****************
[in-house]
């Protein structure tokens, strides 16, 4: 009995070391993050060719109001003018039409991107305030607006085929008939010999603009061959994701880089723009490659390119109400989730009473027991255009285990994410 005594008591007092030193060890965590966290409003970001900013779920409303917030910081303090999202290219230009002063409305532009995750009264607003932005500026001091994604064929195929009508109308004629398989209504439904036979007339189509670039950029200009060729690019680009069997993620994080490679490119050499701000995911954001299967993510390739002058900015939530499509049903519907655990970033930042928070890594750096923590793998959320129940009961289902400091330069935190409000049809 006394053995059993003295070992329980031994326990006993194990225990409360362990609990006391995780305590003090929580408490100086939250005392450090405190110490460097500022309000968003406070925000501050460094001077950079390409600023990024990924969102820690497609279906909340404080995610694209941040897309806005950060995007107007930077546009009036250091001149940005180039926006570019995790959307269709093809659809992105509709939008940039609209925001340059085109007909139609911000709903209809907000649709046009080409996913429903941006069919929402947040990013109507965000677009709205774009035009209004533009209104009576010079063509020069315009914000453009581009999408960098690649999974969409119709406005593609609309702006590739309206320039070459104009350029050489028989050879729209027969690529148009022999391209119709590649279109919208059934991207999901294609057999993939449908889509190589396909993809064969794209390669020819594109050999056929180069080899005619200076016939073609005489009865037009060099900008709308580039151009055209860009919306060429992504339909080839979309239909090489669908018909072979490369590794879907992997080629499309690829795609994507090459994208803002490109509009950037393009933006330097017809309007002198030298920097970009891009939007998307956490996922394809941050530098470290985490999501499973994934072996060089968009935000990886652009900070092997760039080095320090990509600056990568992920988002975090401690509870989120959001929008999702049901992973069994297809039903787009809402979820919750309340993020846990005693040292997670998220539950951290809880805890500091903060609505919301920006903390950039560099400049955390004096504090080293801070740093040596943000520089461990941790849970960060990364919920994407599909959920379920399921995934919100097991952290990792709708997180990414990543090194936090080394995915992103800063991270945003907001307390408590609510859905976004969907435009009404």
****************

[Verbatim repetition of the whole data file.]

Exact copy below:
[in-house]
């Protein structure tokens, strides 16, 4: 009995070391993050060719109001003018039409991107305030607006085929008939010999603009061959994701880089723009490659390119109400989730009473027991255009285990994410 005594008591007092030193060890965590966290409003970001900013779920409303917030910081303090999202290219230009002063409305532009995750009264607003932005500026001091994604064929195929009508109308004629398989209504439904036979007339189509670039950029200009060729690019680009069997993620994080490679490119050499701000995911954001299967993510390739002058900015939530499509049903519907655990970033930042928070890594750096923590793998959320129940009961289902400091330069935190409000049809 006394053995059993003295070992329980031994326990006993194990225990409360362990609990006391995780305590003090929580408490100086939250005392450090405190110490460097500022309000968003406070925000501050460094001077950079390409600023990024990924969102820690497609279906909340404080995610694209941040897309806005950060995007107007930077546009009036250091001149940005180039926006570019995790959307269709093809659809992105509709939008940039609209925001340059085109007909139609911000709903209809907000649709046009080409996913429903941006069919929402947040990013109507965000677009709205774009035009209004533009209104009576010079063509020069315009914000453009581009999408960098690649999974969409119709406005593609609309702006590739309206320039070459104009350029050489028989050879729209027969690529148009022999391209119709590649279109919208059934991207999901294609057999993939449908889509190589396909993809064969794209390669020819594109050999056929180069080899005619200076016939073609005489009865037009060099900008709308580039151009055209860009919306060429992504339909080839979309239909090489669908018909072979490369590794879907992997080629499309690829795609994507090459994208803002490109509009950037393009933006330097017809309007002198030298920097970009891009939007998307956490996922394809941050530098470290985490999501499973994934072996060089968009935000990886652009900070092997760039080095320090990509600056990568992920988002975090401690509870989120959001929008999702049901992973069994297809039903787009809402979820919750309340993020846990005693040292997670998220539950951290809880805890500091903060609505919301920006903390950039560099400049955390004096504090080293801070740093040596943000520089461990941790849970960060990364919920994407599909959920379920399921995934919100097991952290990792709708997180990414990543090194936090080394995915992103800063991270945003907001307390408590609510859905976004969907435009009404």